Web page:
We hope you will join us March 25-27 when we hold MDSC’s 38th Annual VIRTUAL Conference and once again shine a spotlight on the latest innovative research.
Join us for a Friday Night Opening Ceremony launch emceed by Lauren Beckham Falcone of the WROR Morning Show and featuring accomplished musician Sujeet Desai, the first person with Down syndrome to play Carnegie Hall.
Then, starting Saturday, you will have access to a broad array of sessions for people with Down syndrome, their family members, health care professionals and educators, featuring the latest research findings and timely information from national and local experts on a range of topics related to Down syndrome.
Sessions will include LIVE Interactive Workshops, Specialty Workshops, On-Demand Workshops and a Self-Advocate Track, and the conference will be centered around MDSC’s 2022 theme: Building an Inclusive Future We Can All Believe In!
Our community’s inherent strength and resilience gives us ample reason to be hopeful for the future. Even in the midst of the challenges that define our modern world, our community is looking ahead, and we are ready to thrive.
Together, we are building a future that is bright, one that is inclusive and one we can all believe in. Join us!
Special thanks to our presenting sponsor, the National Down Syndrome Society.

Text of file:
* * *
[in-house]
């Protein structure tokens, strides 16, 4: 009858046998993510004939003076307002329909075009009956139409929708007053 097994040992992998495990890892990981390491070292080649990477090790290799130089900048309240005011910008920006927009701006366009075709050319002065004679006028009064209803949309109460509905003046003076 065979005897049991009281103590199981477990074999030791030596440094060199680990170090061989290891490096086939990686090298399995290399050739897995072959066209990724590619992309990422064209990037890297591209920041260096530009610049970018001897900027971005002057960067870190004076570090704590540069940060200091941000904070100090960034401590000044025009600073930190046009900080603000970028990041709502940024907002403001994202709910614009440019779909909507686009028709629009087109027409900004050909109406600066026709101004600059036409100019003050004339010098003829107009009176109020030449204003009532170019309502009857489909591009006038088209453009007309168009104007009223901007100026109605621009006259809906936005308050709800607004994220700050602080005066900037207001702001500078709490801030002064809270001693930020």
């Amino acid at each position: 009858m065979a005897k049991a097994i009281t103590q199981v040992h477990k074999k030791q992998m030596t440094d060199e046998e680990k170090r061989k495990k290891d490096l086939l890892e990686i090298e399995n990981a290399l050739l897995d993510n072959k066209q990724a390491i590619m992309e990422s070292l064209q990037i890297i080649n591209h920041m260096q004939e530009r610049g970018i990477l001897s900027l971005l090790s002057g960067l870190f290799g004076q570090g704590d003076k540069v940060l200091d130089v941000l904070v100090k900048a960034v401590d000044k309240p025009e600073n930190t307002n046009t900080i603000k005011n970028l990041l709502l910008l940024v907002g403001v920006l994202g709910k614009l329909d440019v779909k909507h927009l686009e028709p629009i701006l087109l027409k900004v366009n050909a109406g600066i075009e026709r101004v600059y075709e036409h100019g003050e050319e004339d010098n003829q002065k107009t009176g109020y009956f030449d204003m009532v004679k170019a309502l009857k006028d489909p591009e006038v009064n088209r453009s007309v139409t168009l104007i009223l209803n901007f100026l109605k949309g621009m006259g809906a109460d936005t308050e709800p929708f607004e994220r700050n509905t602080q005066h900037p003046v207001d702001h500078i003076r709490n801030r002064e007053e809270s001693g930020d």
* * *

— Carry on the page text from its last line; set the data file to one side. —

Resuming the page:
General Session Workshops
Parents, family members and professionals learned from expert speakers about how to help individuals with Down syndrome acquire the necessary skills to lead fuller, healthier, more independent lives.
Self Advocate Workshops
Teens and adults with Down syndrome age 13 and older gathered virtually and had an opportunity to network and share experiences, strengthen their self-advocacy skills, and learn about the importance of leading a healthy life and building meaningful relationships.
Workshops led by and designed for unique groups, including grandparents, new parents, siblings, caregivers, and more. Created a forum for sharing stories and learning the importance of advocacy.
Educators and parents learned best practices for educating students with Down syndrome in an inclusive classroom, as well as the benefits of inclusion for all learners.